The purpose of this study is
to investigate the interaction between small-scale turbulence and aerosol and
cloud microphysical properties using direct numerical simulations (DNS). We
consider the domain located at the height of about 2000 m from the sea
level, experiencing transient high supersaturation due to atmospheric
fluctuations of temperature and humidity. To study the effect of total number
of particles (

Interaction of atmospheric turbulence with aerosol and cloud formation
processes has been studied extensively. Due to non-linearity of particle
formation and other aerosol dynamical processes, the fluctuations of
temperature and relative humidity can have strong effect on aerosol
formation. Large-scale fluctuations of atmospheric properties, which occur
for example in the atmospheric boundary layer, can drive the
initiation of particle formation

In-cloud turbulence has been shown to intensify cloud-microphysical
processes, determining cloud properties

The large-scale atmospheric turbulence is well known to affect aerosol processes significantly. In turn, aerosol properties may influence the buoyancy and turbulence. A motivation for a potential aerosol–turbulence interaction is that the most advanced cloud-microphysical models can now resolve the cloud edges where mixing occurs and where spatial gradients are great in turbulence and concentrations of hydrometeors, including aerosols. Consequently, by including a more complete set of such interactions in the models, the simulation of aerosols, turbulence and microphysics may be improved.

The main goal of this direct numerical simulation (DNS) study is to investigate
the interaction between small-scale turbulence and aerosol and cloud microphysical properties.
The chosen DNS domain is realistic for a small volume at the cloud edge, where turbulent mixing
is a dominate feature

We use a high-order public-domain
finite-difference code, Pencil Code, for compressible hydrodynamic flows.
The code is highly modular and comes with a large selection of physics modules.
It is widely documented in the literature

As a starting point for our simulations, we consider values typical for
observations made in trade wind cumuli. During the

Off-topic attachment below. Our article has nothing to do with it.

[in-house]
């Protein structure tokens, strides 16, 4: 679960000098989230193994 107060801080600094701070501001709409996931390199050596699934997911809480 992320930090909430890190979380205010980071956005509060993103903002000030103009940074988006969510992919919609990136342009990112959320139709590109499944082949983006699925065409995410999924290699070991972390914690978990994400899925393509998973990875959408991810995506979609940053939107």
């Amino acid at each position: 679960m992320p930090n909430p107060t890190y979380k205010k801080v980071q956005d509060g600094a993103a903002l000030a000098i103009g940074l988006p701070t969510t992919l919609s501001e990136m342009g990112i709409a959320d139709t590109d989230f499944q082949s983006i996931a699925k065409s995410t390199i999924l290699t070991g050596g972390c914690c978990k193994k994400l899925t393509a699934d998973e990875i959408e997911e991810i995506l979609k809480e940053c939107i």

CARRIBA (Cloud, Aerosol, Radiation and tuRbulence in the trade wInd regime over Barbados) project (

We assume a soluble aerosol (NaCl), which will dilute inside the droplet. We take
50 size bins, logarithmically distributed in the range [10 nm,
1000

We assume the following air composition O

The summary of key parameters for studying the effect of total
number of particles on air temperature, supersaturation and activation.

This model represents the 3-D fluid flow on the microscale inside a volume of
10 cm

Relative distribution of particles averaged over the domain at

Observed temperature and absolute humidity result in peak value of
supersaturation (

On the other hand, the supersaturation excess would be eliminated by condensation
onto droplets, and quasi-steady-state supersaturation
would be restored

Let us now assume a small eddy of size

Pressure,

To generate the initial turbulent field, we make the first 100 iterations without
evaporation/activation of aerosol particles (further “aerosol dynamics”),
including randomly directed external forces (see next section). After that
the external forces are set to zero, whereas the particles start to evolve.
Thus, the turbulence decays over the analysed time. The maximal time step
allowed by the Courant condition for convergence is

In all three directions we set periodic boundary conditions for all
variables, including the number density function. It means that at every
time step,

The summary of key parameters for studying the effect of aerosol on turbulence.

A detailed description of the main equations is presented by

We consider the evolution of aerosol number density function
because of evaporation/condensation of aerosol particles.
There is energy exchange between particles and ambient gas due to the release/absorption of latent heat caused by
condensation/evaporation on the droplet surface. The motion of the particles is determined exclusively
by their involvement in the motion of surroundings.
In the present study we modify
water vapour pressure over a droplet of radius

For generating the initial turbulence, the external forcing

To study the effect of aerosol on the turbulence we consider two initial
turbulent fields, taking different non-dimensional forcing amplitudes as

Temperature distribution at

Distribution of supersaturation at

In Fig.

Changing temperature distribution with time is mostly attributable to the